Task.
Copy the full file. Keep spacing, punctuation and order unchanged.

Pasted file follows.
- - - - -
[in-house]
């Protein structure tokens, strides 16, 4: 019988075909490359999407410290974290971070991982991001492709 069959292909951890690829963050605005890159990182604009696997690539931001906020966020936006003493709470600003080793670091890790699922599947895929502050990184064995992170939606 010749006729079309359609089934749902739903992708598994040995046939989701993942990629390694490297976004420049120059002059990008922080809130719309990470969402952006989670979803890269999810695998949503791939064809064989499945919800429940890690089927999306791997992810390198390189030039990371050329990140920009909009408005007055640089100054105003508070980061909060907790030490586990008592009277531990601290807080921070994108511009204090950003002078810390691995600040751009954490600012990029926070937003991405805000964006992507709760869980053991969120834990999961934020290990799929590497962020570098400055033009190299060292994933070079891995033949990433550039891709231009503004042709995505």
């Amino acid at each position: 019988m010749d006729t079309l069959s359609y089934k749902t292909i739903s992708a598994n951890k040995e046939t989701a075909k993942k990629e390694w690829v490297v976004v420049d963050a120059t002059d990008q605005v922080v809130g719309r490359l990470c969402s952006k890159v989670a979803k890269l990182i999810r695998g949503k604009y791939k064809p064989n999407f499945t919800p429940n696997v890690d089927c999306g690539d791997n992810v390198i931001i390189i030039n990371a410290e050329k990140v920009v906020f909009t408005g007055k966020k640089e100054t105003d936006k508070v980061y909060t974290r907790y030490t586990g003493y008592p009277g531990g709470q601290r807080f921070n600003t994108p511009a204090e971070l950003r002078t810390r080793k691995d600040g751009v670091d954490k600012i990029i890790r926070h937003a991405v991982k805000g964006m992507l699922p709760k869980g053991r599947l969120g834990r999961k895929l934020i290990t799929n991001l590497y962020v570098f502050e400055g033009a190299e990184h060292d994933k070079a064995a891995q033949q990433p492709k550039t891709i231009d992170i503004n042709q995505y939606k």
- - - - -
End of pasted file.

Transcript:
[in-house]
């Protein structure tokens, strides 16, 4: 019988075909490359999407410290974290971070991982991001492709 069959292909951890690829963050605005890159990182604009696997690539931001906020966020936006003493709470600003080793670091890790699922599947895929502050990184064995992170939606 010749006729079309359609089934749902739903992708598994040995046939989701993942990629390694490297976004420049120059002059990008922080809130719309990470969402952006989670979803890269999810695998949503791939064809064989499945919800429940890690089927999306791997992810390198390189030039990371050329990140920009909009408005007055640089100054105003508070980061909060907790030490586990008592009277531990601290807080921070994108511009204090950003002078810390691995600040751009954490600012990029926070937003991405805000964006992507709760869980053991969120834990999961934020290990799929590497962020570098400055033009190299060292994933070079891995033949990433550039891709231009503004042709995505």
């Amino acid at each position: 019988m010749d006729t079309l069959s359609y089934k749902t292909i739903s992708a598994n951890k040995e046939t989701a075909k993942k990629e390694w690829v490297v976004v420049d963050a120059t002059d990008q605005v922080v809130g719309r490359l990470c969402s952006k890159v989670a979803k890269l990182i999810r695998g949503k604009y791939k064809p064989n999407f499945t919800p429940n696997v890690d089927c999306g690539d791997n992810v390198i931001i390189i030039n990371a410290e050329k990140v920009v906020f909009t408005g007055k966020k640089e100054t105003d936006k508070v980061y909060t974290r907790y030490t586990g003493y008592p009277g531990g709470q601290r807080f921070n600003t994108p511009a204090e971070l950003r002078t810390r080793k691995d600040g751009v670091d954490k600012i990029i890790r926070h937003a991405v991982k805000g964006m992507l699922p709760k869980g053991r599947l969120g834990r999961k895929l934020i290990t799929n991001l590497y962020v570098f502050e400055g033009a190299e990184h060292d994933k070079a064995a891995q033949q990433p492709k550039t891709i231009d992170i503004n042709q995505y939606k």